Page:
Material processing with abrasive waterjet (AWS) mainly involves the use of mineral materials such as garnet sand as abrasives. Around 300,000 tons of garnet sand are imported over long distances to Europe every year and are used as a disposable product.
As a result, garnet sand is becoming increasingly rare as a natural resource, a situation that has already led to initial supply bottlenecks and rising market prices. At present, however, there is a lack of equivalent alternatives to garnet sand, on the one hand, and effective processes for recycling the abrasives, on the other. These gaps have been closed by the research project "ReWiProAWS - Resource-efficient and economical production through abrasive waterjet technology."
In the "ReWiProAWS" research project, the project team developed methods and technologies to make more efficient use of materials in the abrasive process. To this end, the team built a system for the reuse of abrasive media and for wastewater treatment. In addition, they investigated alternatives to mineral abrasive media in an elaborate study. The research team concluded that the measures developed in the project could reduce the overall need for imported garnet sand by about 50 percent.
In the first phase of the project, the team drew up a comprehensive list of specifications of alternative blasting abrasives and their possible uses. However, the team did not replace one mineral material with another; rather, the team focused on reducing raw material consumption by using waste products from other industries, such as broken glass, gravel or by-products from metal production, for example.
The team analyzed the wear mechanisms of various abrasives and the factors that influence their performance during component processing. On the basis of these analyses, the researchers defined possible applications of the abrasives. The team also analyzed the properties of numerous materials commonly used in industry, since the material properties significantly influence the processing results as well as the wastewater and treatment products generated. The materials covered in the list of specifications range from different metal alloys to special and composite materials.
In the second phase of the project, the project team dealt with the topic of "closed-loop recycling." On the one hand, the researchers wrote a feasibility study on reusing abrasive media in AWS production, and on the other hand they built two components for a modular treatment system as an add-on for existing waterjet machines.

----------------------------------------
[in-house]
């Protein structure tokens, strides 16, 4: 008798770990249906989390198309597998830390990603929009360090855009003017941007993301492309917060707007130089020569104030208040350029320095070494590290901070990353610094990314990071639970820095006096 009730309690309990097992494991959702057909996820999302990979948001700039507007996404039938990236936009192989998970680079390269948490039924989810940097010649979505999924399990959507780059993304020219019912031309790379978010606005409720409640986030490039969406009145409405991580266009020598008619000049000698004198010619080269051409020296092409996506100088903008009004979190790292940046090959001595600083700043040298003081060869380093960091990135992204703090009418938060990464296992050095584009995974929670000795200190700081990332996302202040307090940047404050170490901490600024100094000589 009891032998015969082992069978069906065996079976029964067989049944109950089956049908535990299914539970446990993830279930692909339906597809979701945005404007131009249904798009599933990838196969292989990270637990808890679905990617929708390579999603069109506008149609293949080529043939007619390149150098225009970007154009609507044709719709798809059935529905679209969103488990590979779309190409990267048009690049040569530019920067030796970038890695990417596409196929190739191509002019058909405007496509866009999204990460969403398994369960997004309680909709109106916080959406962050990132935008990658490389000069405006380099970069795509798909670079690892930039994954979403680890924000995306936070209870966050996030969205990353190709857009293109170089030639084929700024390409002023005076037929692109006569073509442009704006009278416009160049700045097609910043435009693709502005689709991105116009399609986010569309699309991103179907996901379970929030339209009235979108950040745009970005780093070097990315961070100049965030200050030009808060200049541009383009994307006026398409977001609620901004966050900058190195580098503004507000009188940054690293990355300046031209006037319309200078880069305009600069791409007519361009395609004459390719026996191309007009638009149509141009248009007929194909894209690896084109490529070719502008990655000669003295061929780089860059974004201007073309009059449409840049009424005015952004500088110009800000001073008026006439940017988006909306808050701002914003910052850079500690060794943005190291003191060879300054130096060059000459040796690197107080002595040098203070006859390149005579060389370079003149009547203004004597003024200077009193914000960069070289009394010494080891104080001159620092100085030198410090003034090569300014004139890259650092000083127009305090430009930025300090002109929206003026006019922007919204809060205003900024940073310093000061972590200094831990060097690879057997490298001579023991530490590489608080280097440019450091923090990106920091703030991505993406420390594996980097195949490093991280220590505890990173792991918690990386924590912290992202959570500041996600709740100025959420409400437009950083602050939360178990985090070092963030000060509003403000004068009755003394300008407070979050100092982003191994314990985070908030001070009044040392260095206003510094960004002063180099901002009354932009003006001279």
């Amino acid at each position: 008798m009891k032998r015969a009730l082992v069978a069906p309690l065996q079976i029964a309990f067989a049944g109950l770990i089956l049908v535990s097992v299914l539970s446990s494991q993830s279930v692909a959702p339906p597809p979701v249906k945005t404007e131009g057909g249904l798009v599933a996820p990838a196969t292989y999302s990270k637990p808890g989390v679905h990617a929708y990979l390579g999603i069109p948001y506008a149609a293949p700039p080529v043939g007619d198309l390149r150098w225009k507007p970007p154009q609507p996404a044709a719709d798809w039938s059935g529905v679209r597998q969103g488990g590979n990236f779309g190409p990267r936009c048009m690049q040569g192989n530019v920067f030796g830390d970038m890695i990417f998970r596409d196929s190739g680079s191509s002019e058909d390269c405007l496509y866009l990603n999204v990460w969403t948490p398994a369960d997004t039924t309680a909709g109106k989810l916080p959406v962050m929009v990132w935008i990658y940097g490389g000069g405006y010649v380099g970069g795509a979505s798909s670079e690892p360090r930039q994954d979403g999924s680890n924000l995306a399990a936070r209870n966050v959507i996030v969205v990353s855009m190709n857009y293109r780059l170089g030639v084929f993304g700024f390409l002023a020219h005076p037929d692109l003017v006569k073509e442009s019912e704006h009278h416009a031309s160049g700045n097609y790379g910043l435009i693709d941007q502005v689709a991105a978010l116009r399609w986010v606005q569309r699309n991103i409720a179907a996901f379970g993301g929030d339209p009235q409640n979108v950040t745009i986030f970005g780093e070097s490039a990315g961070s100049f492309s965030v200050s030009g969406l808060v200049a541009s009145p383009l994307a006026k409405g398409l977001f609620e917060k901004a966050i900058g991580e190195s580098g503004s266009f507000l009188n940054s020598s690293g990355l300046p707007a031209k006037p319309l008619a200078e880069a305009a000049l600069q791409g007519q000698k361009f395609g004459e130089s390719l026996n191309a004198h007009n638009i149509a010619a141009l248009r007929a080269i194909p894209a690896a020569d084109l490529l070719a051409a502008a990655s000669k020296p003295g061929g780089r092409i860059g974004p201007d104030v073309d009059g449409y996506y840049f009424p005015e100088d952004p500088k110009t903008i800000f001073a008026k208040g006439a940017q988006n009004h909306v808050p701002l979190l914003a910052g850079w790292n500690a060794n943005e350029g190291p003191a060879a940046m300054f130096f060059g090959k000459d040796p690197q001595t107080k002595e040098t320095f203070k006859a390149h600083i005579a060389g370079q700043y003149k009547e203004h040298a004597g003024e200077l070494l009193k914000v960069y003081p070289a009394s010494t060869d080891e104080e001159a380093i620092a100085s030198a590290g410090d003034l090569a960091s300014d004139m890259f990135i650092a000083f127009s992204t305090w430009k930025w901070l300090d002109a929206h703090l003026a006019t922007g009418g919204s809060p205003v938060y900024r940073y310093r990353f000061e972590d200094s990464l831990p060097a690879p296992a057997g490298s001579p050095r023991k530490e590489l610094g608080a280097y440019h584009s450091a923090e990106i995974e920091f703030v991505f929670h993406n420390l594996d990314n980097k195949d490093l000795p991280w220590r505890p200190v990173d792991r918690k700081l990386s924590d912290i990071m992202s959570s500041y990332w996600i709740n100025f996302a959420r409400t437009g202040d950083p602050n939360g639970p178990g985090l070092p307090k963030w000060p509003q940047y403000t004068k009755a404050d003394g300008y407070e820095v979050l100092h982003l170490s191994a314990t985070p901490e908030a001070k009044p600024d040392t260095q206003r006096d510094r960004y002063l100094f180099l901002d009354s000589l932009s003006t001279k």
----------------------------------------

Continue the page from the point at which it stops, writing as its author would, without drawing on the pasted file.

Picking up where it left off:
In the feasibility study, they investigated the extent to which closed-loop recycling can be implemented in AWS production and how economical it currently is. The team was able to demonstrate that it is technically feasible to completely reuse blast media and wastewater in a closed loop. However, the recycling of wastewater in particular is still too costly to be economically viable at present.
As part of the joint project, the team produced a filter system for recycling blasting media and a wastewater treatment system. The filter system efficiently screens used blasting media out of the wastewater and from the wastewater and prepares it for reuse. If, after a few applications, the abrasive is too worn for reuse after a few applications, it is removed from the circuit and can then be can then be used elsewhere, for example as a filler in concrete production. The filter system can be connected with the chemical wastewater treatment system developed as part of the project, which makes it possible to reuse the wastewater.
The team developed the wastewater treatment infrastructure in compliance with the strict EU guidelines on the discharge of wastewater into the sewer system. Both components were successfully tested under industrial conditions at one of the project partners.
The application of the project results, as the project team was able to demonstrate, can significantly reduce resource consumption in practical operation of the waterjet technology. The concept developed in the project can also be transferred to other processes, such as grinding.
The research project was funded by the German Federal Ministry of Education and Research (BMBF) as part of the "KMU-innovativ Produktionsforschung" funding program.